On Wednesday, Dec. 4, the Rev. Tim Higgins of St. Ann’s Episcopal Church, donning his clerical collar, sat down at the bar at Sebago Brewing in Gorham and ordered a beer.
Higgins had been asked by his bishop to “move the front line” of his ministry. But in his first effort to establish a “ministry of presence” in Lakes Region bars and eateries, Higgins, who leads the church located at the corner of Windham Center and River roads, failed to attract much interest.
“I had a beer, and I brought some work with me, and I didn’t really converse with anyone but the tender at the bar,” he said.
That was not the case two days later at The Grateful Bread Café & Bakery in North Windham, where Higgins ate lunch with three St. Ann’s church members, this time wearing a sweater and khakis. Dawn and John Vivian, two longtime St. Ann’s members, discussed their grandchild’s coming baptism, and Jim Purcell, who joined the church last month, spoke about his recent return to the Christian faith.
“I don’t like what I see happening out there, nowadays, how people are treating one another,” said Purcell, who previously practiced Roman Catholicism, when he lived in Nova Scotia. “We’ve got to get back to church. It’s getting rough.”
According to a 2010 Gallup poll, 27 percent of Mainers attend church weekly or almost weekly – the third lowest percentage in the nation. Yet St. Ann’s, which draws members from an area that includes Bridgton, Lewiston, Portland, Scarborough, Saco and Waterboro, is one of the fastest growing Episcopal churches in the country. The church has seen attendance rise 40 percent in the past five years, according to Higgins.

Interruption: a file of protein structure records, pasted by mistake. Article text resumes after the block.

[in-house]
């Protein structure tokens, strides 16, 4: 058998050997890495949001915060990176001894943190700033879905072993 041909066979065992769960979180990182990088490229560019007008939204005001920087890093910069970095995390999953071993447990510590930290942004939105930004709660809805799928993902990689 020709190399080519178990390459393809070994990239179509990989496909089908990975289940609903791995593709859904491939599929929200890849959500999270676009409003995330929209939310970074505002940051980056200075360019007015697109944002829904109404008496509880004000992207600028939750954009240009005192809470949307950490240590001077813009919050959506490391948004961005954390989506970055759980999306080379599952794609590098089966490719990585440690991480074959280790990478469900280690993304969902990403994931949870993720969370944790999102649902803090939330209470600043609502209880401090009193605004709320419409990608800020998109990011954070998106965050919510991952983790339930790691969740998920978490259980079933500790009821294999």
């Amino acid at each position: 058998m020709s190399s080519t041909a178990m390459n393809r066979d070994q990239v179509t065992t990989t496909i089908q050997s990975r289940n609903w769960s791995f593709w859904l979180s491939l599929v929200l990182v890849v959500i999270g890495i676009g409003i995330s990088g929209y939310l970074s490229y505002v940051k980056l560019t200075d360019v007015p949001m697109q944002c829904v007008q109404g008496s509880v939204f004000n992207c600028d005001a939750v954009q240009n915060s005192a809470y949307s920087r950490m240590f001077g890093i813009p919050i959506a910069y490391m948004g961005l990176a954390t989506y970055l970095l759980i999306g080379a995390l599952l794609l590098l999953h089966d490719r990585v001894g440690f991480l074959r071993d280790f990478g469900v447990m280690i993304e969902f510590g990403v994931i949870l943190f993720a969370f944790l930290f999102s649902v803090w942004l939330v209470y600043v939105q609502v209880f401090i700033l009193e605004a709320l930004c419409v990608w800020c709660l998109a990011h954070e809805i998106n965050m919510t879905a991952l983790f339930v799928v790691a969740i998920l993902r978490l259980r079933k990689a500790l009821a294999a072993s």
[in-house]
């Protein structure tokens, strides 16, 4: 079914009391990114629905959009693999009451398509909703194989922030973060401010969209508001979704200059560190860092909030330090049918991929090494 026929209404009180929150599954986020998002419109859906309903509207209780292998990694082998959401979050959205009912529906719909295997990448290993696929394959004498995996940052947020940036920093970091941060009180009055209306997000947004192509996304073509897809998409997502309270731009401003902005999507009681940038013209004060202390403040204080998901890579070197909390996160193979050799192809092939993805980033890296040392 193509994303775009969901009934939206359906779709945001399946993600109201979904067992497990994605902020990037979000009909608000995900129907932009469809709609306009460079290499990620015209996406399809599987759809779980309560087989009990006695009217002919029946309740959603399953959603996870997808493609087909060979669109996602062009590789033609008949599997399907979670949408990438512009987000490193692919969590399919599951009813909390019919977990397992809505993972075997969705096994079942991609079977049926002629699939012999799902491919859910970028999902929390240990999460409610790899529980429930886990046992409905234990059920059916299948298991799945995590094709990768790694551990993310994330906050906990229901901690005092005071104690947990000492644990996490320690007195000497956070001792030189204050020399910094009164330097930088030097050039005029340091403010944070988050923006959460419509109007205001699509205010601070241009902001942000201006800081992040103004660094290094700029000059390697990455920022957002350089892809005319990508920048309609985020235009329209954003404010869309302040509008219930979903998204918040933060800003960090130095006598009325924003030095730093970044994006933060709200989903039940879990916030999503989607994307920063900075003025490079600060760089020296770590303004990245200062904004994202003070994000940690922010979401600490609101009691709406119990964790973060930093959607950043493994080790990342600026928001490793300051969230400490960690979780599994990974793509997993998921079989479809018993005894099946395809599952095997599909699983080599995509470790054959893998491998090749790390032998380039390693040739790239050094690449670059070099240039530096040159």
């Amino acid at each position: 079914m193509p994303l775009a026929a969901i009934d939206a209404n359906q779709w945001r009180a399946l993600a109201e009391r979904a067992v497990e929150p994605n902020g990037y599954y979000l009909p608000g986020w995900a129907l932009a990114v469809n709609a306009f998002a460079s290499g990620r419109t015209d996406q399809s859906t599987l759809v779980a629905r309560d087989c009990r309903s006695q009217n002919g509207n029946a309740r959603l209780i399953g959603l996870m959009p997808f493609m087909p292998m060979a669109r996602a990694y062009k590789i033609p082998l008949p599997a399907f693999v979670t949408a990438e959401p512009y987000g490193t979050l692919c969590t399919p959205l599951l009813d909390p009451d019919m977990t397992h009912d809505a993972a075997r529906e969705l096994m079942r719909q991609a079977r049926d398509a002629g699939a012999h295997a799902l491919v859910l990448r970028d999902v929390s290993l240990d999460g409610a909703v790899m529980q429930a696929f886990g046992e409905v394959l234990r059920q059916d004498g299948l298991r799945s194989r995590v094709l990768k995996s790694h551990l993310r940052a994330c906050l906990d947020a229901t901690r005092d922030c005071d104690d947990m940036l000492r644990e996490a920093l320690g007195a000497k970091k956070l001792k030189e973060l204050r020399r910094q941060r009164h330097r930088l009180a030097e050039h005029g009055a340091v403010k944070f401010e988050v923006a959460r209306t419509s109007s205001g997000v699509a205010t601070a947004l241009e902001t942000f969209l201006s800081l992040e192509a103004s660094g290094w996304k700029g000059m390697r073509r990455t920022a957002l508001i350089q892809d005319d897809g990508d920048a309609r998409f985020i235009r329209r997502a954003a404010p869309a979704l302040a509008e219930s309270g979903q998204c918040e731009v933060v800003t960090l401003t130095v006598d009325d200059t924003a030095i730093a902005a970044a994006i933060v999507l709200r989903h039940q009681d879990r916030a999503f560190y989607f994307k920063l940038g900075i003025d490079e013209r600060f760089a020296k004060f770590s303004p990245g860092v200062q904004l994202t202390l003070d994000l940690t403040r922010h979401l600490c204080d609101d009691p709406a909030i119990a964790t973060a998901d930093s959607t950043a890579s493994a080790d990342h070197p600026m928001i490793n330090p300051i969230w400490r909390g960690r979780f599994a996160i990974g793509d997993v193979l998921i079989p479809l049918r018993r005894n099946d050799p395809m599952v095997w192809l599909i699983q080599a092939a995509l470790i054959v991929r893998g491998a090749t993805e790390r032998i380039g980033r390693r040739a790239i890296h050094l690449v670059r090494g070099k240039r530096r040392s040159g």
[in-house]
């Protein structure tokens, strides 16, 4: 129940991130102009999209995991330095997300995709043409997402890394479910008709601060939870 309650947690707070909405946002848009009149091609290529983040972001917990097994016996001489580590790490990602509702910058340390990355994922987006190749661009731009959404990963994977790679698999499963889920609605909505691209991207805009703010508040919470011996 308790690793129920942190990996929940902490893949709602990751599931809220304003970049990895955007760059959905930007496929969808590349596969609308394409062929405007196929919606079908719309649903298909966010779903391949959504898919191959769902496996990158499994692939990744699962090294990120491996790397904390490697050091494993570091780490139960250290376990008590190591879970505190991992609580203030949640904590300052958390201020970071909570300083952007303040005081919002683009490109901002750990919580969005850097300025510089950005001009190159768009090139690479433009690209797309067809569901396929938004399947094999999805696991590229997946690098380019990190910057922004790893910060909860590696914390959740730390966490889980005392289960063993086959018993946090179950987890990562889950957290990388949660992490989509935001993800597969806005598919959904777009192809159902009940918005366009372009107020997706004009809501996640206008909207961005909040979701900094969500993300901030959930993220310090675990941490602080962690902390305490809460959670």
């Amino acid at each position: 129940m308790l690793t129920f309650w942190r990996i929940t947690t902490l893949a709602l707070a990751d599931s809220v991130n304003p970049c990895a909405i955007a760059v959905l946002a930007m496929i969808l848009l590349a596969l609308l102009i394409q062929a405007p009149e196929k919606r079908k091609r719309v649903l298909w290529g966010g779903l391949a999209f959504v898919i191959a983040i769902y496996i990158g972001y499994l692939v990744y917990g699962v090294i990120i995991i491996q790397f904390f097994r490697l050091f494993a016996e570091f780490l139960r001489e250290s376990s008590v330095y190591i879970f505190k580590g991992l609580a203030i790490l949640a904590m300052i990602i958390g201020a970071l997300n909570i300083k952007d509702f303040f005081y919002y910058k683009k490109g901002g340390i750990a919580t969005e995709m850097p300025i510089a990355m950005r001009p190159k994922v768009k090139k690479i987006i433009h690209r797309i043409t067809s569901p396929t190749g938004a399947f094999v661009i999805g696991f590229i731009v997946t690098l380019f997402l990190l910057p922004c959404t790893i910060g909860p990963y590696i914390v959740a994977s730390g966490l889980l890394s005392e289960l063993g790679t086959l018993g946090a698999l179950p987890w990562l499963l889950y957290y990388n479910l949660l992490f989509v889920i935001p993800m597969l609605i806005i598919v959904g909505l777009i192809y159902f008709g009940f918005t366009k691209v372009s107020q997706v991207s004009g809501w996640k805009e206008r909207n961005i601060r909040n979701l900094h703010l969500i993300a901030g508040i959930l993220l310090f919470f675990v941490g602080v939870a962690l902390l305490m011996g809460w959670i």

Still, Higgins has been encouraged to evangelize outside of the church, he said.
“Our bishop has asked us to move the front line,” he said. “Culture has changed. Folks are not coming to churches anymore, or fewer and fewer are. You’ve got to make yourself available in the community.”
Higgins said that a confluence of factors has led to the statewide decline in church attendance, including an increasing ethos of individualism, the popularity of Sunday morning youth sports, and the spread of a naturalistic spirituality.
“God used to be a part of giving the help to pull yourself up,” he said. “God’s not so much a part of folks’ daily lives, daily commitments, daily culture, I think. Just not as important, not as active. Folks are spiritual. There’s a whole new separation between spirituality and religion, whereby I can get my spirituality on the top of a mountain or in the river, or at the lake or something like that, which I agree with completely. But … we need one another, and church provides that community to help us grow in our faith, and then also grow in our spirituality with one another. You don’t get that on top of a mountain.”
“Don’t separate naturalism from what we do on Sunday morning, as well,” Higgins added. “The two can very easily live together.”
Higgins will continue his “ministry of presence” at the Frog & Turtle restaurant in Westbrook on Dec. 12 from 5-6 p.m., and again at The Grateful Bread on Dec. 13 from 11:30 a.m.-1 p.m.
“It’s about getting into the community where folks live, and in a more relaxed atmosphere,” he said. “Folks come and have a conversation about whatever they may or may not have going on in their lives at that time.”
The Rev. Tim Higgins of St. Ann’s Episcopal Church in Windham, left, eats lunch with church members, Dawn and John Vivian at The Grateful Bread Café & Bakery in North Windham on Friday, Dec. 6. Higgins hopes to move “the front line” of his ministry by meeting with church and community members in restaurants across the Lakes Region.